Unlike a riddle, there is no clear answer to these questions, which remain open. I myself continue to find new meanings in the words and pictures as I did when producing the story over the course of a year. It could be read as a critique of economic rationalism, for instance, or the transition from childhood to adulthood; about the value of whimsy, our obsession with categories and bureaucracy, about alienation, claustrophobia, altruism, disability, entropy and the possibility of joy in places where this has been extinguished.
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In asking questions of the book, the reader is inevitably asking questions about their own experience in seeking individual closure. What aspects of it are familiar, and why? What does it remind you of, or make you think about? This is a picture book that works through such resonance rather than recognition, or any didactic imperative; ideas and feelings are evoked rather than explained.
There are two oppositional ways of seeing, understanding and experiencing the world that are presented by the story. The first type of visual literacy is one restricted to the recognition of familiar things. This action is something we do all the time, a passive decoding that allows us to manage our day to day lives, particularly as responsible adults, to recognise relationships between things and events as efficiently as possible.
Meaning is a function of bureaucracy, and literacy is there to measure prescribed value; does this ring any bells in our own social and political universe? The other kind of visual literacy, as represented by the disruptive presence of the lost thing within this closed system, is one that works through playful questioning, enigma and absurdity. Go out, go out I beg of you And taste the beauty of the wild.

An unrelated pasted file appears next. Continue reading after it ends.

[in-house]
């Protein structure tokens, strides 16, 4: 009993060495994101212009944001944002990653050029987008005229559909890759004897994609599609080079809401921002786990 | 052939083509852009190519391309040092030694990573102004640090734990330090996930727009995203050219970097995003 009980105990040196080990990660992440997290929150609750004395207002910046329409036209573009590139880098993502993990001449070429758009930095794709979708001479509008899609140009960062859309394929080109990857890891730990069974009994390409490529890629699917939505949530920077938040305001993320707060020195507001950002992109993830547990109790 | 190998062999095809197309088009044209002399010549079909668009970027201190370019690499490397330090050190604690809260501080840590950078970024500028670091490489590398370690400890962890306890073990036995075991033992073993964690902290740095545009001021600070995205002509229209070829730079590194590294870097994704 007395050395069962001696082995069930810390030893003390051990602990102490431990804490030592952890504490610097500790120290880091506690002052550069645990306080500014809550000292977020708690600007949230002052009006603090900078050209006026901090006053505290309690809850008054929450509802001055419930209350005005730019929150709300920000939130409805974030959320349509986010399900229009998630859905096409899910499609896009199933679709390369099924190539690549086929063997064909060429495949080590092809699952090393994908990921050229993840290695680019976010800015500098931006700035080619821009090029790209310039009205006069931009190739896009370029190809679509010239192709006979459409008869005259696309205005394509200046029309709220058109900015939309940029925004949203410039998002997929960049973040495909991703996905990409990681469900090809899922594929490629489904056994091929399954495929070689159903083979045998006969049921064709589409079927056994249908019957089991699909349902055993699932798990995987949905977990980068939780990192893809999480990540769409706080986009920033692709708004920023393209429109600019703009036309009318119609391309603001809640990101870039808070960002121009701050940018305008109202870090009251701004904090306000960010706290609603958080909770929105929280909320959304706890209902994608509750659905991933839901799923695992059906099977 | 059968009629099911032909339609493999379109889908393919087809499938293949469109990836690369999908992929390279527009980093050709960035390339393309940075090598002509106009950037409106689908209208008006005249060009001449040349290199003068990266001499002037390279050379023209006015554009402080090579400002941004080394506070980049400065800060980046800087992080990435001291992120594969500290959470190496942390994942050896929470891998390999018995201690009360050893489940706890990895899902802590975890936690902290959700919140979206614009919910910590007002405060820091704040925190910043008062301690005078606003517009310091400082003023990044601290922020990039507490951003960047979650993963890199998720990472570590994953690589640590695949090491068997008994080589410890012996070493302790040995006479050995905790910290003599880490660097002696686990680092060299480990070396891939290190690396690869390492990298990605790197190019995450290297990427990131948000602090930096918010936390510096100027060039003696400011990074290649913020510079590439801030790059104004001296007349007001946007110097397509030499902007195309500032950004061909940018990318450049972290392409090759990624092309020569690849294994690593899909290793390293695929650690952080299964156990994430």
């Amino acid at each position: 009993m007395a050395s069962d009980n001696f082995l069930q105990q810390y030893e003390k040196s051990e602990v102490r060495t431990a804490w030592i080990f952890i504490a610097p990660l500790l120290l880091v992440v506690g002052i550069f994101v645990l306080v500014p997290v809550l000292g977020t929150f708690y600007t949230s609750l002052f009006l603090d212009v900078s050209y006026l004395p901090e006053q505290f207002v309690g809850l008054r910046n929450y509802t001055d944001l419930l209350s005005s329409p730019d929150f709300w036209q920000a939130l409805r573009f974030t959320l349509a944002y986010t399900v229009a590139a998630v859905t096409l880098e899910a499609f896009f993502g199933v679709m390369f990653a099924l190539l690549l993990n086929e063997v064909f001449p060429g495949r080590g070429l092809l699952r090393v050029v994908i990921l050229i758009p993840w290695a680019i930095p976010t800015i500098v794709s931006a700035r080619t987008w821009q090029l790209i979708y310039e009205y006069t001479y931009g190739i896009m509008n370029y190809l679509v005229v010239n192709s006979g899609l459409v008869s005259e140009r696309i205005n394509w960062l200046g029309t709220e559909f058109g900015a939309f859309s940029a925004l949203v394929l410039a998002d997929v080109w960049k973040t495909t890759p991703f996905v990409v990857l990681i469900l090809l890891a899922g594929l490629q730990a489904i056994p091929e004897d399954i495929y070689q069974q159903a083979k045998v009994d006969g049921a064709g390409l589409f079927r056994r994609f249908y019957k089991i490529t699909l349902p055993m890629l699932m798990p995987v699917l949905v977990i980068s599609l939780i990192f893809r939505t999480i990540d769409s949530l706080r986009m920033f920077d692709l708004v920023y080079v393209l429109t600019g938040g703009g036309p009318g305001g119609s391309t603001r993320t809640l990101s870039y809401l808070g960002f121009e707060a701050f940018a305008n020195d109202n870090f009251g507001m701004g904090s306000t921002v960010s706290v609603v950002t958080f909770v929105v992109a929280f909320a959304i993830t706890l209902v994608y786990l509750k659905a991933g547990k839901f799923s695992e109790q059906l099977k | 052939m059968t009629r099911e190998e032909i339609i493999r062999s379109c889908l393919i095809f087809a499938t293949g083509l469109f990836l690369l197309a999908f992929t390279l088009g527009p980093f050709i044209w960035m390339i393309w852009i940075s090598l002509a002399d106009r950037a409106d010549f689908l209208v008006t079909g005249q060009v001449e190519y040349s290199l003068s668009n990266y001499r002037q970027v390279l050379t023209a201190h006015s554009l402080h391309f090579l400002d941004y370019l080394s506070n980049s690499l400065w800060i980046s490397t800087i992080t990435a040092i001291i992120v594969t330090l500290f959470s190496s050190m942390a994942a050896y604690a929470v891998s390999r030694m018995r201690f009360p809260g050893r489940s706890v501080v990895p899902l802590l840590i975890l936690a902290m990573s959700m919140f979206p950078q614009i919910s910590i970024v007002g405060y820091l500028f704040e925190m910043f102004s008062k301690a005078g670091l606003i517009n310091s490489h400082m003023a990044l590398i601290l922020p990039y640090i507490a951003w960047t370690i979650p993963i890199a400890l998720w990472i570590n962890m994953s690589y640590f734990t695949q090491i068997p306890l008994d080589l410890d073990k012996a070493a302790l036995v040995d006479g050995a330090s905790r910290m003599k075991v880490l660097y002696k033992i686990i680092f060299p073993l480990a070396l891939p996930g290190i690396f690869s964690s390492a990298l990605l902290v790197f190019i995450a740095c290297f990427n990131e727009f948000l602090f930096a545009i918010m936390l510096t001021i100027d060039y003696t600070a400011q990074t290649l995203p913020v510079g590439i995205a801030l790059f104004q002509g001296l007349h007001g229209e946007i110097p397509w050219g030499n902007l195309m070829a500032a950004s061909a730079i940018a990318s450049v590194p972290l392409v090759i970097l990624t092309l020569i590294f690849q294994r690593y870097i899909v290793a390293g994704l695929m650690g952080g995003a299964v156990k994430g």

Behold the miracle of the earth With all the wonder of a child. But some days I really wish I could be fairy.
But knowledge is watered by contemplation, even by simple reflection, and becomes a living seed that eventually flowers and bears surprisingly rich fruit. You are not meant to fit in. It is time to let children be children again. Then your life will again become fun. You will enjoy it, every bit of it you will not be serious. A deep laughter will spread all over your life. It will be more like a dance and less like business.
Jackson Brown. One of these is roots, the other wings.
So, if you want something to exist, you must first be able to imagine it. Therefore, the Great Spirit may show them many things that older people miss.
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For knowledge is limited to all we now know and understand, while imagination embraces the entire world, and all there ever will be to know and understand. Occasionally, I find an answer. There are seven million.
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Related The Tale of a World Lost (Young Imagination)